From his new collection “Mr. Tobones,” Brooks Haxton gives us the poet as the trickster. And to be honest, I’m so tired of the bell curve and how it comes across like Halley’s Comet every time — but instead of bringing joy, it’s just a footnote to pedantic racism. Here, Haxton reminds me that there is something spectacular in a cat’s nine lives, and if it isn’t an intelligence, tests certainly don’t matter. Selected by Reginal Dwayne Bates
A Cat Lover’s Guide to the Bell Curve
by Brooks Haxton
pigs may be the smartest
But cats look next to pigs
Talent for Diet, Caterwalking
Sex, longevity and hygiene.
The sows suffocate their children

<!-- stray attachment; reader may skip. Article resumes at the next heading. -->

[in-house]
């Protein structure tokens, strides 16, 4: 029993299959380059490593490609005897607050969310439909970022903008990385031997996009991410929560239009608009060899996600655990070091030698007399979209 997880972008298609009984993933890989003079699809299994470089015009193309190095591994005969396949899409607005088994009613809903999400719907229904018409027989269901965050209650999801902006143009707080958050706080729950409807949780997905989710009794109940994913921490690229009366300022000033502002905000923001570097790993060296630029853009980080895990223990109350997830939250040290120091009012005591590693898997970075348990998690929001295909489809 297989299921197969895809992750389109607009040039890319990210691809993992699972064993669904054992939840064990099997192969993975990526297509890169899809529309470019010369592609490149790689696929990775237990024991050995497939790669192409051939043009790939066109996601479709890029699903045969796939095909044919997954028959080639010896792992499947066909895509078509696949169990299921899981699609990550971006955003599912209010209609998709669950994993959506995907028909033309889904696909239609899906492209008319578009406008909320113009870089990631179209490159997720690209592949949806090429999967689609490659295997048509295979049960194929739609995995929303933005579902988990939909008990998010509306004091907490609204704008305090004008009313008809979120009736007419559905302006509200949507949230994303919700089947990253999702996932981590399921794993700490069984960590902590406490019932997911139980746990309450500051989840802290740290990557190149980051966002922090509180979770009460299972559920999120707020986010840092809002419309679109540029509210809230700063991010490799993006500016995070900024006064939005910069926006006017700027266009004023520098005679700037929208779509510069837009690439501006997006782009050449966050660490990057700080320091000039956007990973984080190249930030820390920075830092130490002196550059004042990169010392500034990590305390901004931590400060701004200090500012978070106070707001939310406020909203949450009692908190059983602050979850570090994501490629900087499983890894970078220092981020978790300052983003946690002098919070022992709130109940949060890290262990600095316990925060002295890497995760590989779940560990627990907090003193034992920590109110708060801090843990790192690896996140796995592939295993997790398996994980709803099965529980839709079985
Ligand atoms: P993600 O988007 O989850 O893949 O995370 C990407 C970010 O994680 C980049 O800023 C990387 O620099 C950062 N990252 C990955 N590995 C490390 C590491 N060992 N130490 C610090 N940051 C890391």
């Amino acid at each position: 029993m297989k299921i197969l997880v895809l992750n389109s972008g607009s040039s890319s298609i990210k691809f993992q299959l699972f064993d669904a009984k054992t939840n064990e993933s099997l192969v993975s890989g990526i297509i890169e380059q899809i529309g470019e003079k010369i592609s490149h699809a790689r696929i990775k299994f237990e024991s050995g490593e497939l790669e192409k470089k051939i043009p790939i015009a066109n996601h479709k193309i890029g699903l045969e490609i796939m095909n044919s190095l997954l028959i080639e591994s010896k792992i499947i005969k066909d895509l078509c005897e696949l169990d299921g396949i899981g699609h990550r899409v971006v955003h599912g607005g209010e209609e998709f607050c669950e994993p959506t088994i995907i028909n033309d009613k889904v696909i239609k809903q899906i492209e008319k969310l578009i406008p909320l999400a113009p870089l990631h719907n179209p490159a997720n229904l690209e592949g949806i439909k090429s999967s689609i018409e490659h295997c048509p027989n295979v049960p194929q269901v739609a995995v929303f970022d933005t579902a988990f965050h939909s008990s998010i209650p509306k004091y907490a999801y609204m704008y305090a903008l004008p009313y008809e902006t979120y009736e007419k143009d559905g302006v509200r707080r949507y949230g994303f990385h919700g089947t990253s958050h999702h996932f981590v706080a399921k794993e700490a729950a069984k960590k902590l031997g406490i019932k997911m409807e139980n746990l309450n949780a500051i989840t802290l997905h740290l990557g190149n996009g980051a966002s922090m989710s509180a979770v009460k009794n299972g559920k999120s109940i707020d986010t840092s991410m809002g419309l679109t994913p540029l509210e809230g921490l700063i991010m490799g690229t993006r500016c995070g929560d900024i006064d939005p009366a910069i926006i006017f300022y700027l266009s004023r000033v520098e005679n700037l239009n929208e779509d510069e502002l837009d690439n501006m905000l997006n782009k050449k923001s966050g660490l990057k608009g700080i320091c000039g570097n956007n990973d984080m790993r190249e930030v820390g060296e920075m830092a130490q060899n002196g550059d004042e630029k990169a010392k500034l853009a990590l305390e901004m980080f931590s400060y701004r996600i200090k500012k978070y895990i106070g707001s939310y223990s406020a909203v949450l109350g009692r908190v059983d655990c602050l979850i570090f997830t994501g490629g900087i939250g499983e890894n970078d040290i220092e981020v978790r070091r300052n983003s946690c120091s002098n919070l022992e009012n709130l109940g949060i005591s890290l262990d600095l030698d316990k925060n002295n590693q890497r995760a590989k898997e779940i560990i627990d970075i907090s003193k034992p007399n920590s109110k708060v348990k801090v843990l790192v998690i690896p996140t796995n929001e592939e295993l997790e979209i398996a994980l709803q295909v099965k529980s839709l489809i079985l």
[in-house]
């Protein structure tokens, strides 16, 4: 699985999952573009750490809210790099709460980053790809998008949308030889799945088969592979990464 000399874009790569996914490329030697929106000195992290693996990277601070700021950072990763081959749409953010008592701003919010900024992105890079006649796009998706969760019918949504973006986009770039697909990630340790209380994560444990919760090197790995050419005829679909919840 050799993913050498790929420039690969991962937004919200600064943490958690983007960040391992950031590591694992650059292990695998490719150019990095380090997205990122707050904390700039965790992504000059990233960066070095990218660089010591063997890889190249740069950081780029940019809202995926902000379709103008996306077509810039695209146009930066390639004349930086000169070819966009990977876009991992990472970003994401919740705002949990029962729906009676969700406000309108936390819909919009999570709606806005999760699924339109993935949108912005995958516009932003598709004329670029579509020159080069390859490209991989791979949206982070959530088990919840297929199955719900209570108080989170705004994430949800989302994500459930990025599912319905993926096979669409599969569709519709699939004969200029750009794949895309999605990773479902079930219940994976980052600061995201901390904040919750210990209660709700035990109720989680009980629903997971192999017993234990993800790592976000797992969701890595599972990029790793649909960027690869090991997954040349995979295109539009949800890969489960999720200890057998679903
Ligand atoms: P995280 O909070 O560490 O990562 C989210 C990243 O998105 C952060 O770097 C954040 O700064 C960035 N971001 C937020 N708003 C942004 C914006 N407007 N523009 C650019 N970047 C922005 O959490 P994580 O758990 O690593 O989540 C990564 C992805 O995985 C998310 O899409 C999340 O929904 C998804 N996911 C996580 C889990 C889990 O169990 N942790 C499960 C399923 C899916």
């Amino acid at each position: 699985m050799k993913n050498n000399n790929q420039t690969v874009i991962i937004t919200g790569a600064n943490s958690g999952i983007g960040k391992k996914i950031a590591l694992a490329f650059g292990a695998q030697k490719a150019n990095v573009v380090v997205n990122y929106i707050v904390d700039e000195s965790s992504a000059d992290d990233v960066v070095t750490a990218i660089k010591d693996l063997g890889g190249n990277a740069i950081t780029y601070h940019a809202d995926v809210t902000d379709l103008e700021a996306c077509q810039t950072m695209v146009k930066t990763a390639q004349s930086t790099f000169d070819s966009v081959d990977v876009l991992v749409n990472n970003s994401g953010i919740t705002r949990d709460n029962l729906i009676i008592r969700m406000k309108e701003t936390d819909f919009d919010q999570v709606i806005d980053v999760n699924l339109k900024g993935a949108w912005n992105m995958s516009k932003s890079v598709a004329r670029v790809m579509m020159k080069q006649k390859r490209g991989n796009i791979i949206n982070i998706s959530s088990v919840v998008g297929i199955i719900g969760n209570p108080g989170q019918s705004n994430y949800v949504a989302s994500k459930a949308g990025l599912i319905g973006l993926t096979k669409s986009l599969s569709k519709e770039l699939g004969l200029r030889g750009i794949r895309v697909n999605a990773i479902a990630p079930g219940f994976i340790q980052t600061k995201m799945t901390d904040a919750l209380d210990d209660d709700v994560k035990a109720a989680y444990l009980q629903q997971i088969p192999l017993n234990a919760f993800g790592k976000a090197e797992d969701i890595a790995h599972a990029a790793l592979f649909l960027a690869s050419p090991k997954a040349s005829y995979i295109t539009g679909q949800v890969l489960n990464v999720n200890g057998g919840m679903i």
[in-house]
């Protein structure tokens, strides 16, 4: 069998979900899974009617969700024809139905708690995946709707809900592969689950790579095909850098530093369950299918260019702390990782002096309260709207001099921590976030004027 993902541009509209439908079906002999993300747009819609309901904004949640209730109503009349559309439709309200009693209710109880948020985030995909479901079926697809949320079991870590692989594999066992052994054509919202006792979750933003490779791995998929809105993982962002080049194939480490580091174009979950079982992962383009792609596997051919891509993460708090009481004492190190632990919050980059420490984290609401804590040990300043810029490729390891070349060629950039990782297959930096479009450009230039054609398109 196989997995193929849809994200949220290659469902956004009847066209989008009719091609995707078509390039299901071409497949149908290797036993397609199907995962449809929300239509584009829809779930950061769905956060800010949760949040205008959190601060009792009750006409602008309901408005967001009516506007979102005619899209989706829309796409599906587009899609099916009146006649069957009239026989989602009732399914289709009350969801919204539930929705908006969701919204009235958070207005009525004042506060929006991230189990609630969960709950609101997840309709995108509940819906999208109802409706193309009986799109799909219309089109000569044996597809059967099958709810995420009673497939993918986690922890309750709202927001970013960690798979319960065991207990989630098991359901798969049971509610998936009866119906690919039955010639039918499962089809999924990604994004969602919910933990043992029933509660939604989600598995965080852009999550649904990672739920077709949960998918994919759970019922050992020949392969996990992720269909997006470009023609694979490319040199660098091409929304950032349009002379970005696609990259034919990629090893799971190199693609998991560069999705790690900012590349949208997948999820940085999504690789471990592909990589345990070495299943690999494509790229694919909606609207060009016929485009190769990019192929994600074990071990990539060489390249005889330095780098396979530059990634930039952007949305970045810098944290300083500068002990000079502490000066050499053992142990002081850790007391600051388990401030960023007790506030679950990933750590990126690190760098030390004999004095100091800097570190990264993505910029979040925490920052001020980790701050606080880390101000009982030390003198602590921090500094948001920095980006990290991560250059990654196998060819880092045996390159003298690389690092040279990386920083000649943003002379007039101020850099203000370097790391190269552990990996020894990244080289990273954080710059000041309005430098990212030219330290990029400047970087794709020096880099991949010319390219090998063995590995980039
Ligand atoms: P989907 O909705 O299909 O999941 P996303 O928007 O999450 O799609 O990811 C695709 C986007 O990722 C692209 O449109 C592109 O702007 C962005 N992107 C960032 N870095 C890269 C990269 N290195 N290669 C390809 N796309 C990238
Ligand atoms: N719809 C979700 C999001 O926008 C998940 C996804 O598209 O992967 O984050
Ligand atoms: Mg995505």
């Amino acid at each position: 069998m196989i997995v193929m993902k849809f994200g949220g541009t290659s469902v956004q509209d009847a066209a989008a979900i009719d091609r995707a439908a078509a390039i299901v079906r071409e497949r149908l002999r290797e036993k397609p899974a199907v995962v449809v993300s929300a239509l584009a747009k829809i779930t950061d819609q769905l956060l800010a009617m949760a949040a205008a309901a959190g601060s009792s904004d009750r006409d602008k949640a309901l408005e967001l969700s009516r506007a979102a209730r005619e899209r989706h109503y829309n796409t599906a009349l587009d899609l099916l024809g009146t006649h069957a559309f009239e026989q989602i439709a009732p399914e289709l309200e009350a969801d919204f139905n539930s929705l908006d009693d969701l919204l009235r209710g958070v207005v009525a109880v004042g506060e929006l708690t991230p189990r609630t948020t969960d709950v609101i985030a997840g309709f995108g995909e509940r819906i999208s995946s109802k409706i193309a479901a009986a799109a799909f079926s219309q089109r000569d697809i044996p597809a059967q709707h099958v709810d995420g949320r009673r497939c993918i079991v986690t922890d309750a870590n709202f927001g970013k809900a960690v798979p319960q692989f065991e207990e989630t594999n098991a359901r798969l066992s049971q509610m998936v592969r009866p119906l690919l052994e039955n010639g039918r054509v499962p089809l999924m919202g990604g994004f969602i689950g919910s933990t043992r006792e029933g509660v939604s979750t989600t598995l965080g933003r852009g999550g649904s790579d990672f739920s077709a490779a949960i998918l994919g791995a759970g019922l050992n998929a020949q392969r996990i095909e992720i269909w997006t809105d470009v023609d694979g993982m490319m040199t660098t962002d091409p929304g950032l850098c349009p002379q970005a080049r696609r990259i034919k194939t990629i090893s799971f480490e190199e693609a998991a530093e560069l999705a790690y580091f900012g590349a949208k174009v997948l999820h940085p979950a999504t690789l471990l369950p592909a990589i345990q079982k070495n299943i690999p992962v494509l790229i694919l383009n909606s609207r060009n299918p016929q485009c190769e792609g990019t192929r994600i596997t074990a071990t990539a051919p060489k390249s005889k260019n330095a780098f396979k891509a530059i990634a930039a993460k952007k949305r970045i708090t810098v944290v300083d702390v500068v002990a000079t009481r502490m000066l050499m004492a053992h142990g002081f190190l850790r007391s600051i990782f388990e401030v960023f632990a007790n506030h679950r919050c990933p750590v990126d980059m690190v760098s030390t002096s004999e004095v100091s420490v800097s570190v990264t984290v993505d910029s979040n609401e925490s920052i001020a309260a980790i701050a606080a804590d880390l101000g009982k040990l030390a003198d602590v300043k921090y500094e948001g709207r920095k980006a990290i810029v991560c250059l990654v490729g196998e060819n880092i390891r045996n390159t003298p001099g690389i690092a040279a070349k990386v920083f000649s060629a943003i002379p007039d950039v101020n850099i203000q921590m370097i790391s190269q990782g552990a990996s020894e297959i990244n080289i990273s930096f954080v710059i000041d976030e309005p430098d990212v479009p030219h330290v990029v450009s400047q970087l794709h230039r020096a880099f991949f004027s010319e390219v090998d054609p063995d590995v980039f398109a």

by accident, or swallow them
Alive on a whim. i have seen them
put their breakfast in the dirt
And eat it hot for lunch, their faces
stained with dirt. poor,
Some experts say they are less intelligent
compared to the rich. this they prove
with numbers from a test
Joe, I’m just guessing,
That’s what they use on pigs.
Reginald Dwayne Bates He is a poet and a lawyer. He created Freedom Reads, an initiative to curate microlibraries and install them in prisons across the country. His latest collection of poems, “Phelan”, explores the experience after imprisonment. Her 2018 article in The New York Times Magazine about her journey from teenage carjacker to working lawyer won a National Magazine Award. Brooks Haxton is a poet, a translator and a non-fiction writer, whose latest collection is “Mr. Tobones” (Knoff, 2021). He teaches creative writing at Syracuse University and Warren Wilson College.